In addition to his personality quirks, he had some serious health problems. He had bladder stones and required special food and medicine. He also had severe skin allergies, and that required special food, but we never have found a food that works for both. The skin allergies manifested in ear infections, so he had stinky ears that needed to be regularly cleaned and have special medicine put in them for the first 6 or 7 years we had him, until we found a food that didn't trigger the allergies. Because of the skin problems you can't pet him without getting a sort of stinky, Chester-slime on your hands. Regular bathing helps, but he hates it, and if you do it too much it dries out his skin and makes it more irritated. In his later years he has gotten arthritis which caused one back leg to atrophy and hang useless, he has a heart murmur, and he had an incident a few months ago that the vet thought was caused by a tumor in the lungs, but medicine is controlling it. With all the medicines and prescription foods and vet visits, he has not been a cheap dog to own, not by a long shot.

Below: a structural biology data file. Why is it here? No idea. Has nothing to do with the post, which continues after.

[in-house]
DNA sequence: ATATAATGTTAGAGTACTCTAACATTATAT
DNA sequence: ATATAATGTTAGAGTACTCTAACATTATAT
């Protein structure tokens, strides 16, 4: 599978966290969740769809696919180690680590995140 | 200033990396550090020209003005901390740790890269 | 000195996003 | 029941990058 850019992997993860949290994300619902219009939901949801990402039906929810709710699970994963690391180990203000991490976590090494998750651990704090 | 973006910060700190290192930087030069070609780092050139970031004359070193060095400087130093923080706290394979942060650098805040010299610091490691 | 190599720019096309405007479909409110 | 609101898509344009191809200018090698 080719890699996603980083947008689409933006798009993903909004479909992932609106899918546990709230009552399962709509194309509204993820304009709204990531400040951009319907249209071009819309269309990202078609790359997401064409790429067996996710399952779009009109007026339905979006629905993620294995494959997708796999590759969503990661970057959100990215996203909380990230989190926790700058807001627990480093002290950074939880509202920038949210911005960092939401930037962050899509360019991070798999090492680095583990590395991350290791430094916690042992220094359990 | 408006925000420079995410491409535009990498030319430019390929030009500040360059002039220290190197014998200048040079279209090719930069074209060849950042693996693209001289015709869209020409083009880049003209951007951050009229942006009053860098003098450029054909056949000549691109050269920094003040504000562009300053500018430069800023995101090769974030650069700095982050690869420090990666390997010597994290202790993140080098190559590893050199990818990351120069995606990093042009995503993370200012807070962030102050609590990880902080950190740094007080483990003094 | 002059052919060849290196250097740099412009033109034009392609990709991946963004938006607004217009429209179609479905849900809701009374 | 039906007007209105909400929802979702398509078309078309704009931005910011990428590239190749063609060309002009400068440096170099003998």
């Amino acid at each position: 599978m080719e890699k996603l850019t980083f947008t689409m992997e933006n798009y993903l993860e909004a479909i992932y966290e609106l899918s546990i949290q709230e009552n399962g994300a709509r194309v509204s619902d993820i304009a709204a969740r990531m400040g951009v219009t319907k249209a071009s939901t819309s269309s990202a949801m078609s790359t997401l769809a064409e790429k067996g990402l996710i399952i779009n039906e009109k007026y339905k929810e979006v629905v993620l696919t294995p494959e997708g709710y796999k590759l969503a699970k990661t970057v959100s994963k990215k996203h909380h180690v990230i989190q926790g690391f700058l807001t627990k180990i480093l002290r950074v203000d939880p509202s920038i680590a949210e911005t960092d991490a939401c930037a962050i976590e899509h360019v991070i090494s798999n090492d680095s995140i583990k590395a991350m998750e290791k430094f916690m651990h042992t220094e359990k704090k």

He whines when he wants something, when he's confused, when he's tired, just about anytime really. Constant, neverending, whining. It drove us mad. The worst part was him begging for his food. He was constantly hungry, probably from being hungry when he was lost on his own for who knows how long. He can suppliment his diet with field mice and bunnies, he was amazingly good at catching them when he was younger, and just the other day he proved he's still got it by catching a chicken, but he'd rather you just feed him - whhhiiiiiiiiine. It got so bad we bought an automated food dispenser for him. It's programmed to feed him two meals a day plus small snacks in between so he never feels hungry. In short order he learned to go whine at the machine, then he eventually realized it didn't care and he would just go stand over it and stare at it and sigh.